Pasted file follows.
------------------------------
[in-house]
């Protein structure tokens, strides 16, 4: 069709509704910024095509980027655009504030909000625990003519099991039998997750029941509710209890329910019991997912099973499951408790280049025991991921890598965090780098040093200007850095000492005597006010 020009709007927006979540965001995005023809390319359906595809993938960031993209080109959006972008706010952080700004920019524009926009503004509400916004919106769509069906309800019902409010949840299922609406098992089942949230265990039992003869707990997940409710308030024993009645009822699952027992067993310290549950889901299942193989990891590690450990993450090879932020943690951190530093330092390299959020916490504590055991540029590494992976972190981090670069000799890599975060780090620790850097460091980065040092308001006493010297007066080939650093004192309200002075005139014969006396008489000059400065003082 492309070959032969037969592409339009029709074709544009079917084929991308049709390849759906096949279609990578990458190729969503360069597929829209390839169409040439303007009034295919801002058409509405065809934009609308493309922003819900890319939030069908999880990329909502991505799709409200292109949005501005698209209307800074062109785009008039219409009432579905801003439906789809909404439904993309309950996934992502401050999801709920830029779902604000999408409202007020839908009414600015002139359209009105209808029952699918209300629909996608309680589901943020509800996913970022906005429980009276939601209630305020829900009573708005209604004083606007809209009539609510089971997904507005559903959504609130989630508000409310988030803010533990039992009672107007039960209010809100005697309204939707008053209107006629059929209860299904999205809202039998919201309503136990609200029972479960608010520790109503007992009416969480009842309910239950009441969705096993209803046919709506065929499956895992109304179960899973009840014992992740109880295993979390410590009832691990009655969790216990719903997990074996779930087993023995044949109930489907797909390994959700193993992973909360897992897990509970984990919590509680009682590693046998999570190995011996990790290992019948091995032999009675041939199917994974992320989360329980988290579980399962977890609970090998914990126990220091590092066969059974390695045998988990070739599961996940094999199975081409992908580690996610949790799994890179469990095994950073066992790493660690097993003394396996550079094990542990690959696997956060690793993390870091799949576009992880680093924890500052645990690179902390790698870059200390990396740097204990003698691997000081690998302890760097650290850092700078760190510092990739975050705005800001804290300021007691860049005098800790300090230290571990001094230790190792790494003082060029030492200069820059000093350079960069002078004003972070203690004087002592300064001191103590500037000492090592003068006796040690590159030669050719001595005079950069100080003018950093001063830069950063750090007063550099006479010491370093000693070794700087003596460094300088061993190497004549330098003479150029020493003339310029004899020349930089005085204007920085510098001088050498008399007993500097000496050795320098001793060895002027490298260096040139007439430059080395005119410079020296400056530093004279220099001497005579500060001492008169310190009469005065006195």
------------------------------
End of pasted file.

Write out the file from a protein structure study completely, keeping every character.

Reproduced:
[in-house]
């Protein structure tokens, strides 16, 4: 069709509704910024095509980027655009504030909000625990003519099991039998997750029941509710209890329910019991997912099973499951408790280049025991991921890598965090780098040093200007850095000492005597006010 020009709007927006979540965001995005023809390319359906595809993938960031993209080109959006972008706010952080700004920019524009926009503004509400916004919106769509069906309800019902409010949840299922609406098992089942949230265990039992003869707990997940409710308030024993009645009822699952027992067993310290549950889901299942193989990891590690450990993450090879932020943690951190530093330092390299959020916490504590055991540029590494992976972190981090670069000799890599975060780090620790850097460091980065040092308001006493010297007066080939650093004192309200002075005139014969006396008489000059400065003082 492309070959032969037969592409339009029709074709544009079917084929991308049709390849759906096949279609990578990458190729969503360069597929829209390839169409040439303007009034295919801002058409509405065809934009609308493309922003819900890319939030069908999880990329909502991505799709409200292109949005501005698209209307800074062109785009008039219409009432579905801003439906789809909404439904993309309950996934992502401050999801709920830029779902604000999408409202007020839908009414600015002139359209009105209808029952699918209300629909996608309680589901943020509800996913970022906005429980009276939601209630305020829900009573708005209604004083606007809209009539609510089971997904507005559903959504609130989630508000409310988030803010533990039992009672107007039960209010809100005697309204939707008053209107006629059929209860299904999205809202039998919201309503136990609200029972479960608010520790109503007992009416969480009842309910239950009441969705096993209803046919709506065929499956895992109304179960899973009840014992992740109880295993979390410590009832691990009655969790216990719903997990074996779930087993023995044949109930489907797909390994959700193993992973909360897992897990509970984990919590509680009682590693046998999570190995011996990790290992019948091995032999009675041939199917994974992320989360329980988290579980399962977890609970090998914990126990220091590092066969059974390695045998988990070739599961996940094999199975081409992908580690996610949790799994890179469990095994950073066992790493660690097993003394396996550079094990542990690959696997956060690793993390870091799949576009992880680093924890500052645990690179902390790698870059200390990396740097204990003698691997000081690998302890760097650290850092700078760190510092990739975050705005800001804290300021007691860049005098800790300090230290571990001094230790190792790494003082060029030492200069820059000093350079960069002078004003972070203690004087002592300064001191103590500037000492090592003068006796040690590159030669050719001595005079950069100080003018950093001063830069950063750090007063550099006479010491370093000693070794700087003596460094300088061993190497004549330098003479150029020493003339310029004899020349930089005085204007920085510098001088050498008399007993500097000496050795320098001793060895002027490298260096040139007439430059080395005119410079020296400056530093004279220099001497005579500060001492008169310190009469005065006195």